When you know you are dying, preparation is very important… In fact, it is somewhat of a blessing. Most people have little warning. If your death is imminent, you can plan and do and say final good-byes…
Death is not a fearful event but rather a celebration of life. In order to prepare for your own death, you need to have discussed with your doctor what steps you should take. Your doctor can give you the proper prescriptions to alleviate some of the discomfort associated with dying.
In addition to having discussions with your doctor, you need to discuss your impending death with your family. This is a time to share your own thoughts and feelings about death with those you love. It's important that they are aware of your plans, including the type of death you want and when it will probably happen. They should be advised on the proper care of your body, which will include monitoring and taking care of any debts that you may have accrued during your lifetime. Your loved ones should also be informed of your wishes for the celebration of your life or funeral or memorial services.
If you have been anticipating your death for some time, you probably know by now that your choices regarding medical treatments are somewhat limited. As ironic as it may seem, doctors want you to be in good health as you transition from life to death. They will recommend treatments of various sorts until your death; however, they cannot make decisions for you. It is ultimately up to you to decide which treatment is best for you at this time.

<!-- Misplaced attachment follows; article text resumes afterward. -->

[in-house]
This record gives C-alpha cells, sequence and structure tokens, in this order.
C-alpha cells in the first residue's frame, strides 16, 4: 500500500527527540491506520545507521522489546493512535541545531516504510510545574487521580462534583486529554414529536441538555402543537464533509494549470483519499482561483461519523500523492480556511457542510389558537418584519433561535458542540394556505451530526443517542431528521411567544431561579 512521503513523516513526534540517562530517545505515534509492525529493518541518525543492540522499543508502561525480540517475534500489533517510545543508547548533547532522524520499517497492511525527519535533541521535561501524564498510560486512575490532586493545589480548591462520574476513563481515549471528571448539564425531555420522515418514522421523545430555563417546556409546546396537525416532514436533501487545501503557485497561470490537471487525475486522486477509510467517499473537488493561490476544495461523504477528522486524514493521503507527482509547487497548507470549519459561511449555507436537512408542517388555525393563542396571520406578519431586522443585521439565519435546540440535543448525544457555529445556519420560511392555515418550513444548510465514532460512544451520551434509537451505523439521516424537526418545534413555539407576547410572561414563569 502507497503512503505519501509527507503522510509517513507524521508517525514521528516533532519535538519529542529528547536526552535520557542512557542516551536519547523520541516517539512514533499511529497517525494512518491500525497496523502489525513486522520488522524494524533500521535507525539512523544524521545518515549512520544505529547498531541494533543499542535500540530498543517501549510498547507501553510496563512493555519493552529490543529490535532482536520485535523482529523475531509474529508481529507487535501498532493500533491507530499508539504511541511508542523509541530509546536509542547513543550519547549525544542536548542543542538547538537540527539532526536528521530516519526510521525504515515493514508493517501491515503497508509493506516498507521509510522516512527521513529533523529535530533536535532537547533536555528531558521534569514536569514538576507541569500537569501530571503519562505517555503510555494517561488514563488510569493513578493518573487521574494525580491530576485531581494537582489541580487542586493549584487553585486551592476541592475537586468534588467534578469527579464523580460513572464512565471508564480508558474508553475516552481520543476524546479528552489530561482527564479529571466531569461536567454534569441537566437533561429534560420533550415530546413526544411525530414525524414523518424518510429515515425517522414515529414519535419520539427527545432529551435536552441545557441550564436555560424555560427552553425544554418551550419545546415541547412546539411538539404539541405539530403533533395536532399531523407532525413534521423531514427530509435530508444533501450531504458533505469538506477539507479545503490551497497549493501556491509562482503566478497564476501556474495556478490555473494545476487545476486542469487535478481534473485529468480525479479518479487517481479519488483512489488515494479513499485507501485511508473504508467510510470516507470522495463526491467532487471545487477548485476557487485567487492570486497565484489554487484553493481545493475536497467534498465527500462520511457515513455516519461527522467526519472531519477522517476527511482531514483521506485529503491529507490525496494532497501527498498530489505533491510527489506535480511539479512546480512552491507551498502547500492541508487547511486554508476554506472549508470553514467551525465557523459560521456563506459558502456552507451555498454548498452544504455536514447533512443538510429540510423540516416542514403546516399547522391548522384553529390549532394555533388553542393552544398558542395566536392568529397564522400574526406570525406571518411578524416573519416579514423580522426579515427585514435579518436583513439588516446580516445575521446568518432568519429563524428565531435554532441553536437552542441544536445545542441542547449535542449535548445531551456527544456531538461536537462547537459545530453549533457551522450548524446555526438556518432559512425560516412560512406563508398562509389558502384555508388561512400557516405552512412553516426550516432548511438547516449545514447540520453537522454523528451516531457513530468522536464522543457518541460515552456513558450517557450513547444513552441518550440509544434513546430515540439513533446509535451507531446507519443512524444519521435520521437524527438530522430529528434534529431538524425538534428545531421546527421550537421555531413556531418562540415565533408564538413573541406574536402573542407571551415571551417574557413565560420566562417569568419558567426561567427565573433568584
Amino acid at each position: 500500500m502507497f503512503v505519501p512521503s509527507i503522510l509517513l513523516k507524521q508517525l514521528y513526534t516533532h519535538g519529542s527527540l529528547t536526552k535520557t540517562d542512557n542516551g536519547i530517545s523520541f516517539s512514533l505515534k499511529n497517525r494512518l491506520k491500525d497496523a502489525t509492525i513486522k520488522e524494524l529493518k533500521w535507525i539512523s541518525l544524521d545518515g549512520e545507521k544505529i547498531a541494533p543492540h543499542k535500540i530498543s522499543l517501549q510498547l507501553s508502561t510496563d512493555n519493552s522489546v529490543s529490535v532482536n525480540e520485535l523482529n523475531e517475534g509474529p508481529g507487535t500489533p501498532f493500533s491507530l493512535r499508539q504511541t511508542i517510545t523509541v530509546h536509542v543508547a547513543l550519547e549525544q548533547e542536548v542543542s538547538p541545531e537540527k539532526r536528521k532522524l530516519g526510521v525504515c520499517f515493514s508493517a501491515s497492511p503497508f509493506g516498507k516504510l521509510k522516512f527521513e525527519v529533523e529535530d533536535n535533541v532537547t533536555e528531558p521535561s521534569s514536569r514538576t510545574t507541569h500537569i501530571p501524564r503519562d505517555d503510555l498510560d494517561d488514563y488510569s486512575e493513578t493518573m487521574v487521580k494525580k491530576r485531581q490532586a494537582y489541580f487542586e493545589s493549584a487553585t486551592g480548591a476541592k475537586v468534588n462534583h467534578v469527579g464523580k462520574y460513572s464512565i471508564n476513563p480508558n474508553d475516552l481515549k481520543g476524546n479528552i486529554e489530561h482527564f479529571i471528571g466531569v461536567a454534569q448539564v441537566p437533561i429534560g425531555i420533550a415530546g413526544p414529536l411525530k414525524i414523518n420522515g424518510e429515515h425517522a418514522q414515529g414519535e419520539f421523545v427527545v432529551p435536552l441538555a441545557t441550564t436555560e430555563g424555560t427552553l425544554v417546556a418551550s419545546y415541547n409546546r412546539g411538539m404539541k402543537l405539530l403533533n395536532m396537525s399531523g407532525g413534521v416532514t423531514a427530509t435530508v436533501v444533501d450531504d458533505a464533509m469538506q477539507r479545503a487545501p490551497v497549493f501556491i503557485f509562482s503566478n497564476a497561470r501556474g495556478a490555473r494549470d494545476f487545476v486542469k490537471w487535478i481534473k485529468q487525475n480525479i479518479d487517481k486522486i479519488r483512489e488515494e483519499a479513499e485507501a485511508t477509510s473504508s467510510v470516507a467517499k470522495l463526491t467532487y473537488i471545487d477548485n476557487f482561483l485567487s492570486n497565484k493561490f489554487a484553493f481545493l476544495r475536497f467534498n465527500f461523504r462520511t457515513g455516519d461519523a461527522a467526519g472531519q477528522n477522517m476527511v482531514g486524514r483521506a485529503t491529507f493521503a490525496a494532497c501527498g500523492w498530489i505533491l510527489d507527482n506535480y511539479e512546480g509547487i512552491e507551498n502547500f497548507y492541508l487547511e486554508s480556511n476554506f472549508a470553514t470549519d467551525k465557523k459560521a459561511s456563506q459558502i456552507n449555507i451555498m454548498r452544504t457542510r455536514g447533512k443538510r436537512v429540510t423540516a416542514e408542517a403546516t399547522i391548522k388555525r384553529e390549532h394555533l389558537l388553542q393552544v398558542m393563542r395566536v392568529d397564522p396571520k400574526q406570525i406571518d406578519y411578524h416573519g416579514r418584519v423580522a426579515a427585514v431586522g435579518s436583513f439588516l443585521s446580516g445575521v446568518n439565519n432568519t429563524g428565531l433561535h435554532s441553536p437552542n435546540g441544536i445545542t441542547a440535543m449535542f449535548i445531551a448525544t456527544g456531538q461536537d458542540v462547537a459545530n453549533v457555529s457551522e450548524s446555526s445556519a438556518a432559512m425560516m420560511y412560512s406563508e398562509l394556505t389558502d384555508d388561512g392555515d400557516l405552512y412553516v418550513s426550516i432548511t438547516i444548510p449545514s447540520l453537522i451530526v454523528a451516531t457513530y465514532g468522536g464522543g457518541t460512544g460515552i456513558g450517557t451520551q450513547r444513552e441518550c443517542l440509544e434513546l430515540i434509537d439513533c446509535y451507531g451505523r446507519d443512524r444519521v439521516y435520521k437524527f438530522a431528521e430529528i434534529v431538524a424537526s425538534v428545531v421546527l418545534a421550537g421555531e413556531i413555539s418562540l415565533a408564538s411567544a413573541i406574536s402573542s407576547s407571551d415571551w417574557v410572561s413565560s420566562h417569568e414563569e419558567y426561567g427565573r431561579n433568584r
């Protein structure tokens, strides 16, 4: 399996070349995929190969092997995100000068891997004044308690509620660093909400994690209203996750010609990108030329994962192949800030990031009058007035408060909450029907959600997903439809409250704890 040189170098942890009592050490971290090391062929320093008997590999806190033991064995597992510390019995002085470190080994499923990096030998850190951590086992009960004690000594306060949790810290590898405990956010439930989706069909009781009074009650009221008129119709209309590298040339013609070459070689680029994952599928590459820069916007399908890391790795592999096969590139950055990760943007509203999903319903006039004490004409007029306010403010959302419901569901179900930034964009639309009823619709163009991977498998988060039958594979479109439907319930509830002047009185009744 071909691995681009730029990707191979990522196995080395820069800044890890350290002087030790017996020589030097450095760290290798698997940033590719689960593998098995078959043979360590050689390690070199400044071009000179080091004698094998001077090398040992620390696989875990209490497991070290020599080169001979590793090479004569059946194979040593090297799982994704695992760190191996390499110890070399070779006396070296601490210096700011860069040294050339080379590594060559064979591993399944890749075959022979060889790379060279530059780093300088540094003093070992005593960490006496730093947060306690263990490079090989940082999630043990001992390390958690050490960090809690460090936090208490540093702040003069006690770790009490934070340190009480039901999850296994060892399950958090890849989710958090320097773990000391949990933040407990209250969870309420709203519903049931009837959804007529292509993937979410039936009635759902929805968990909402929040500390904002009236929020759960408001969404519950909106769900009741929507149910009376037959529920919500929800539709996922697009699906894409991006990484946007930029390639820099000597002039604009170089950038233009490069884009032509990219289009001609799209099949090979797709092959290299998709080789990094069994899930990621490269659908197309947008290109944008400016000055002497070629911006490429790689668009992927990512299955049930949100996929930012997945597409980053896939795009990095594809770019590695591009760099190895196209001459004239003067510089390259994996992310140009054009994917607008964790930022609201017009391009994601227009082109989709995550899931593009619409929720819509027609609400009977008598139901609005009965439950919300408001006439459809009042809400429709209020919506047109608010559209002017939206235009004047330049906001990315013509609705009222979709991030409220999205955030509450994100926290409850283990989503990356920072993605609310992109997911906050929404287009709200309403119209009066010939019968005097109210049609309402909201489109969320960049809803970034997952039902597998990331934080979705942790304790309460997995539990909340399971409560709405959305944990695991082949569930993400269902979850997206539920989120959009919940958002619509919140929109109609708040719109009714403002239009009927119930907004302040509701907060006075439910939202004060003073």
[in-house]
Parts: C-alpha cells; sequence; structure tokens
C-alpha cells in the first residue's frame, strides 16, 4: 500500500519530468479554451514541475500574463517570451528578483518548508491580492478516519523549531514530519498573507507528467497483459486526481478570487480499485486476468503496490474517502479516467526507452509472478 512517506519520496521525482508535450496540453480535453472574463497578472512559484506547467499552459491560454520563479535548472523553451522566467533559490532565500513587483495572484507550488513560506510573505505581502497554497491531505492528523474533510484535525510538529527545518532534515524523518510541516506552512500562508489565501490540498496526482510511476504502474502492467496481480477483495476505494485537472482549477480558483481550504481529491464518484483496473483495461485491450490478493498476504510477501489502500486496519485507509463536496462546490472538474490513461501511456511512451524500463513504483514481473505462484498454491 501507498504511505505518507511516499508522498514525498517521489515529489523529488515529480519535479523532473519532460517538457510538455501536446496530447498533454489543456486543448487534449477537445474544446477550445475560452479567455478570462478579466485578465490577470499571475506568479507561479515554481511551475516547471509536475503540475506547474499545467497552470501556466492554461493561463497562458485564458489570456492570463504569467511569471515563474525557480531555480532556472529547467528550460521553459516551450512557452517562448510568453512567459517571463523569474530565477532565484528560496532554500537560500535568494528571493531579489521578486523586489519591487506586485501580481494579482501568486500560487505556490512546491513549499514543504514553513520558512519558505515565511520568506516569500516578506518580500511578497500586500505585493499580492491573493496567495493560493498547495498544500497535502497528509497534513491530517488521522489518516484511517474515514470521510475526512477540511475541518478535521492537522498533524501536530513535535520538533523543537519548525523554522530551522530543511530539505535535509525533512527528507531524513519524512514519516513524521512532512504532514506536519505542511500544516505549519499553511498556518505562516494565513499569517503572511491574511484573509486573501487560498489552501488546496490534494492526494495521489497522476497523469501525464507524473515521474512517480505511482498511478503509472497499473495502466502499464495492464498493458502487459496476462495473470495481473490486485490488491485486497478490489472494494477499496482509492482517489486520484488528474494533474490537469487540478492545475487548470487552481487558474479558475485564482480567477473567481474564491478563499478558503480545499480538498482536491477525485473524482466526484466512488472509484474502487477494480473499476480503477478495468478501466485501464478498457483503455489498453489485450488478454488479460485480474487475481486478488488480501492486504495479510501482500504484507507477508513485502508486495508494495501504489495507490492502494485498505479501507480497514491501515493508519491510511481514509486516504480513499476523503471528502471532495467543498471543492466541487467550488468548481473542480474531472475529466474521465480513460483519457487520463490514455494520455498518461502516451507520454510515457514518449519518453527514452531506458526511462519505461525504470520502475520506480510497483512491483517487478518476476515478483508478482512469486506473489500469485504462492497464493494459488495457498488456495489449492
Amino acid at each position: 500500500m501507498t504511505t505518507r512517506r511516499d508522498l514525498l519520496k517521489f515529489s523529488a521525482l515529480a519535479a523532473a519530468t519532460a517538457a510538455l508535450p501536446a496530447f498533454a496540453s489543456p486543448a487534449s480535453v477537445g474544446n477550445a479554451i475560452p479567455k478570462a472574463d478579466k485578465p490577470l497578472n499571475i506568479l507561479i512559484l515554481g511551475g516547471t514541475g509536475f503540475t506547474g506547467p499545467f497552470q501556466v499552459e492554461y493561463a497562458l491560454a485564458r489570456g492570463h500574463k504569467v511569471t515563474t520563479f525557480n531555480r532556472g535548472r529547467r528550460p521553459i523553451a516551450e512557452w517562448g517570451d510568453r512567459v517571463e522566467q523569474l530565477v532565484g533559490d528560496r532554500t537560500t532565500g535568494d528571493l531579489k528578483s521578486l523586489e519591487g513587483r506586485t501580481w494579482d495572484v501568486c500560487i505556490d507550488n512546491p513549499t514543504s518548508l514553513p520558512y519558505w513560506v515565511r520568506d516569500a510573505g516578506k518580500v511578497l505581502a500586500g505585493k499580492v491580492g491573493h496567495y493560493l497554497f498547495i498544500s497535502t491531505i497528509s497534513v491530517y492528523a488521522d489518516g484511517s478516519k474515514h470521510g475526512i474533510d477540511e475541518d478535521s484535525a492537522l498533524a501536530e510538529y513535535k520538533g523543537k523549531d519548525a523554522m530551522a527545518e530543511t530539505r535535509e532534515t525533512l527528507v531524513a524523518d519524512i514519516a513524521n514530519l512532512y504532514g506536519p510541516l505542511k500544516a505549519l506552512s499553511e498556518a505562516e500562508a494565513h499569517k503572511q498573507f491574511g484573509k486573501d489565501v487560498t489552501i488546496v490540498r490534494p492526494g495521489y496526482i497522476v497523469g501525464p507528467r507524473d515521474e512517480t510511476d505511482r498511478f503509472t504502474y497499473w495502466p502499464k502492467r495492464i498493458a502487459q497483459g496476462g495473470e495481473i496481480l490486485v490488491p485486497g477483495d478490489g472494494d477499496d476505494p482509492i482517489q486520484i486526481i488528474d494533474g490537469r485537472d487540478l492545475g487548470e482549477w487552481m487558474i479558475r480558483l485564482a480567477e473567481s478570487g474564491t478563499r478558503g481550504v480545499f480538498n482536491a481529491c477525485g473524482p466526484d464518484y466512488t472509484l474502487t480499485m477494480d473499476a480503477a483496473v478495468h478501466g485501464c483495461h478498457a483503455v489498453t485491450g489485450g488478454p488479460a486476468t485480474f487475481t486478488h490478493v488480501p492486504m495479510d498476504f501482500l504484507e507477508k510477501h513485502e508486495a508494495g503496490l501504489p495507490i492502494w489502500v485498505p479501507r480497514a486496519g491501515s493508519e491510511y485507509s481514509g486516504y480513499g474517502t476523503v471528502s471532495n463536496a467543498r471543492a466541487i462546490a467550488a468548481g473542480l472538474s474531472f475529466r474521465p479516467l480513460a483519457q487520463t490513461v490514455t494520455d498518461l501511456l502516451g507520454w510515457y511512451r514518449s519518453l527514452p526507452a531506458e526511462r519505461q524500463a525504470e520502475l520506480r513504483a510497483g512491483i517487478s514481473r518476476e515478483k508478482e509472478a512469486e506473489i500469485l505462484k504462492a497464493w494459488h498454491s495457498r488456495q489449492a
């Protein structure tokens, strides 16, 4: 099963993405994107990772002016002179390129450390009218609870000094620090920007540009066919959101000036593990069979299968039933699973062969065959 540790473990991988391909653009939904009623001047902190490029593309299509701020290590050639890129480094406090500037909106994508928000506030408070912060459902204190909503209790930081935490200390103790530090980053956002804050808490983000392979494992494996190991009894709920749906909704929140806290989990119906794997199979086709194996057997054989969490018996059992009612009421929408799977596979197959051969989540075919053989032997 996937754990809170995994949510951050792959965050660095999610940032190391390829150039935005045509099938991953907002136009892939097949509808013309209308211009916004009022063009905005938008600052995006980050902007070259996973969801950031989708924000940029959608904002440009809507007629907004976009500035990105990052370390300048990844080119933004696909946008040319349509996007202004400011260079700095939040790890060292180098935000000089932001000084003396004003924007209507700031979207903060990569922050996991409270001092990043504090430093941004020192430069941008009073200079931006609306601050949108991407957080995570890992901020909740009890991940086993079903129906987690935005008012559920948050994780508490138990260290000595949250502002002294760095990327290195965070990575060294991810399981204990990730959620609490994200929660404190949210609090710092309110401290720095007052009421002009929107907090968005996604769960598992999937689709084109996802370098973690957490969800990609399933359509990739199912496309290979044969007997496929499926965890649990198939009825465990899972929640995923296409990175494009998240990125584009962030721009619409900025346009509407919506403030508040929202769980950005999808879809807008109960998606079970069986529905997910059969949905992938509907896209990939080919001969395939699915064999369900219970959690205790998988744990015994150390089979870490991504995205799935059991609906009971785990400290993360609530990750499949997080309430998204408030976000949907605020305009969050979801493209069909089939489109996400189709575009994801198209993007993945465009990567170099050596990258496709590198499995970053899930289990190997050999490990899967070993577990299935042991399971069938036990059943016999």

During your transition from life to death, it's important to be prepared by saving all of the important documents your family will need, such as insurance policies, wills, power of attorney documents, important bank accounts, retirement plans, investments and other important documents. Having these documents available when needed, will make the process easier for your loved ones. You will also have peace of mind knowing you have done what you can to prepare for your own death.
During the course of planning your own death, you should also begin researching the different options available to help with expenses. As you research your options, keep in mind that everyone has different needs. If you are planning to have a funeral or memorial service, finding the right casket, minister, and other items can be expensive. Be sure to take into account the cost of flowers, renting a funeral home, renting a hearse, and other miscellaneous fees. You'll want to remember the purchase of a plot in your hometown, contacting an embalming professional, contacting a hospice provider, enlisting the help of a legal counsel or financial planner, obtaining a health insurance policy, and purchasing a death certificate.
As you are preparing for your own death, you should also consider your end-of-life planning. For instance, should you desire to be cremated, how does that impact your final expenses? Will a Funeral Director be paying to cremate you? What about embalming or the use of a traditional casket?
The above examples are just some of the many factors to consider in preparing for your own death. It will take careful planning and research to determine what steps you need to take to prepare. Your family can and should help you decide what steps to take and how to prepare for your own death.
Steve Schafer is the founder of TheEulogyWriters and is probably the most prolific eulogy writer (and, no doubt, the best) anywhere. He lives in Michigan and has been writing eulogies for well over thirty years. The articles in this blog are designed to help people through the process of losing loved ones.
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